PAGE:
This Week in Car Buying: 2015 was a very good year; Luxury car crunch coming; Lexus pushes CPO; Santa Fe in Alabama

By Matt DeLorenzo on January 14, 2016 8:05 AM
2016 Hyundai Santa Fe

The 2015 calendar year has seen a record number of vehicles sold by automakers with a total of 17,428,356 retailed over the past 12 months. All but erasing the memories of the 2008 downturn, the record is seen as the result of the remaining pent-up demand from the recession finally being satisfied. Whether or not the market grows next year will depend on the economy and interest rates, around which there is plenty of uncertainty.

But in looking back at 2015, sales started off strong early and continued to grow through the traditional big sale periods of Memorial Day, Labor Day and the strong Black Friday/Holiday events. In fact, the second half of the year often saw the seasonally adjusted annual sales rates top the 18 million mark.

Winners and losers

Some the largest gains in sales percentage year-over-year, according to Kelley Blue Book data, were the smaller luxury marques making big gains, led by Land Rover, which saw a 37.1-percent increase in 2015. Volvo, on the strength of its successful launch of the redesigned XC90, saw an increase of 24.3 percent. Also in the luxury segment, Infiniti grew by 13.8 percent, followed by Audi at 11.1 percent, Lexus at 10.7 percent and Porsche at 10.1 percent. Among mainstream makes, Jeep climbed 24.9 percent; Mitsubishi sales grew 22.7 percent; Subaru, 13.4 percent, and GMC, 11.3 percent.

Volkswagen, embroiled in the scandal over diesel emissions, saw a decline of 4.8 percent, Dodge dropped 9.9 percent as it repositions itself as a more of a performance car division, Fiat dropped 8 percent despite the introduction of the new 2016 500X, and Smart, which was changing over its one-car lineup to a new generation, dropped 28.4 percent.

Among segments, mid-size pickup trucks had a huge 40.8 percent bump in volume thanks to the successful launch of the 2015 Chevrolet Colorado and GMC Canyon models. Luxury compact crossover SUVs also continued to be hot seeing growth of 36.8 percent to 487,077 units. BMW said that 40 percent of its sales come from its X series of crossover SUVs. Mainstream compact crossover SUVs continue to be the most popular vehicle accounting for 14.6 percent of all new vehicle sales or more than 2.4 million units. Growth was 20.6 percent year-over-year. Full-size pickups remained the second largest category with nearly 2.2 million sold, good for a 5.8 percent growth in sales.

With the increased sales in trucks and crossovers, due in part to lower gas prices, full-size cars and hybrid/alternative energy cars took a hit, declining 12.7 and 13.2 percent, respectively. There was also softness on the car side in the luxury end of the market, with high end and standard luxury cars dropping more than 14 percent each.

Luxury car crunch coming

The head of AutoNation, the largest U.S. dealer chain, believes that luxury car sales will soften during 2016 and is shifting his inventory mix to more trucks and standard SUVs. “We are entering a new chapter,” AutoNation CEO Mike Jackson told the Wall Street Journal. “Yes, sales will still be above 17 million this year, but the quality of those sales in terms of lower incentives are now a challenge.”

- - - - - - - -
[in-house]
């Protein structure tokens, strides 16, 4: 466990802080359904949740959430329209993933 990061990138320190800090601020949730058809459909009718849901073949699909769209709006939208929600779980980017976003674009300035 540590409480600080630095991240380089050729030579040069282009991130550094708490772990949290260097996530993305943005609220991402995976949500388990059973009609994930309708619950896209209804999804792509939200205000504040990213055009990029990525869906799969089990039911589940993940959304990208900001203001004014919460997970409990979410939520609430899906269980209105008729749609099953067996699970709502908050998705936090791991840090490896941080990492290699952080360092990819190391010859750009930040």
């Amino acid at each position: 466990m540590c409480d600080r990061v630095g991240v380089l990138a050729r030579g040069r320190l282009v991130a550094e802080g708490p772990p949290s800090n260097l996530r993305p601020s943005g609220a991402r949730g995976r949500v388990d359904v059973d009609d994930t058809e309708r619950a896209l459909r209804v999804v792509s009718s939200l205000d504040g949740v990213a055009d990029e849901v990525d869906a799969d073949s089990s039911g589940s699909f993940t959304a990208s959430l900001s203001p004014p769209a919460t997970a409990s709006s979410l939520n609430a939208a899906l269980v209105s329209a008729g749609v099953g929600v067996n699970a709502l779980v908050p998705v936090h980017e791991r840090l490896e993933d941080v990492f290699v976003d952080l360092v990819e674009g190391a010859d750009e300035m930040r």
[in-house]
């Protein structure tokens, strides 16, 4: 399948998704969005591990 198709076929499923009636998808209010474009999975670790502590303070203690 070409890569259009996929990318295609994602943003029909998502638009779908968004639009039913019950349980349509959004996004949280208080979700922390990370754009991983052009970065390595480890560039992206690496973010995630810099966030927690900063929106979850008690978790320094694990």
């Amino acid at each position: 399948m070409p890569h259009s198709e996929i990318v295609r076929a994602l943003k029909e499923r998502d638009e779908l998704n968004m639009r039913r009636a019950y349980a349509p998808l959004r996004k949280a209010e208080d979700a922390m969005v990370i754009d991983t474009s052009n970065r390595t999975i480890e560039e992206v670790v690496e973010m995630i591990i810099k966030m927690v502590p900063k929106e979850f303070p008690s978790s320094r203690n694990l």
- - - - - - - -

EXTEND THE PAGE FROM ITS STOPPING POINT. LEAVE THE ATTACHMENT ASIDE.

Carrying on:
Much the year-end sales gains came at the expense of higher incentives, something that may not initially carry over into 2016. Jackson said that while volumes were up, profit margins were much slimmer. Still, average transaction prices also hit a peak of $34,535, according to KBB data.

Lexus ramps up CPO program

One of the factors lending some uncertainty to the 2016 market is the impact of off-lease cars coming back into the market at a time of slowing luxury car sales. Some estimates put the number in the increase of leased vehicles returning to dealers at more than 800,000. Last year, dealers sold more than 2.3 million cars through Certified Pre-Owned (CPO) programs, most of them lease returns. In order to be prepared and take advantage of low-mileage, late-model cars, Lexus has beefed up its CPO program with a stronger brand presence supported by an advertising campaign.

Previously called Lexus Certified, the new L/Certified branding features a new logo to go along with the advertising campaign touting the benefits of buying a vehicle through the program. According to Automotive News, Lexus has set a goal of selling about 120,000 CPO cars next year, a nearly 50 percent increase over last year’s total of 88,518. Lexus will launch television and on-line banner ads pushing L/Certified throughout 2016.

Santa Fe to Alabama

Hyundai announced that next summer it will be adding 2016 Santa Fe Sport production to its U.S. assembly plant in Montgomery, Ala. The crossover SUV will be built alongside the Hyundai Elantra and Sonata and will give the Korean automaker more units to sell in this growing segment. The move will also give Hyundai additional flexibility to shift production to match demand for the three products.

“We are very happy Hyundai has bene able to make this change, which will result in more great Santa Fe crossovers available to our dealers and customers,” said Dave Zuchowski, president and CEO of Hyundai Motor North America. This won’t be the first time the crossover has been U.S.-built, a previous generation Santa Fe was last assembled in Alabama in 2010.

The rundown

The British are coming, the British are coming. Or at least the 2017 Jaguar F-Type British Design Edition.

The wraps have come off the innovated 2017 Chevrolet Volt, which promises a range of more than 200 miles at an affordable sticker.

See the finalists and winner of the inaugural 2016 Kelley Blue Book Best Auto Tech Award.


 

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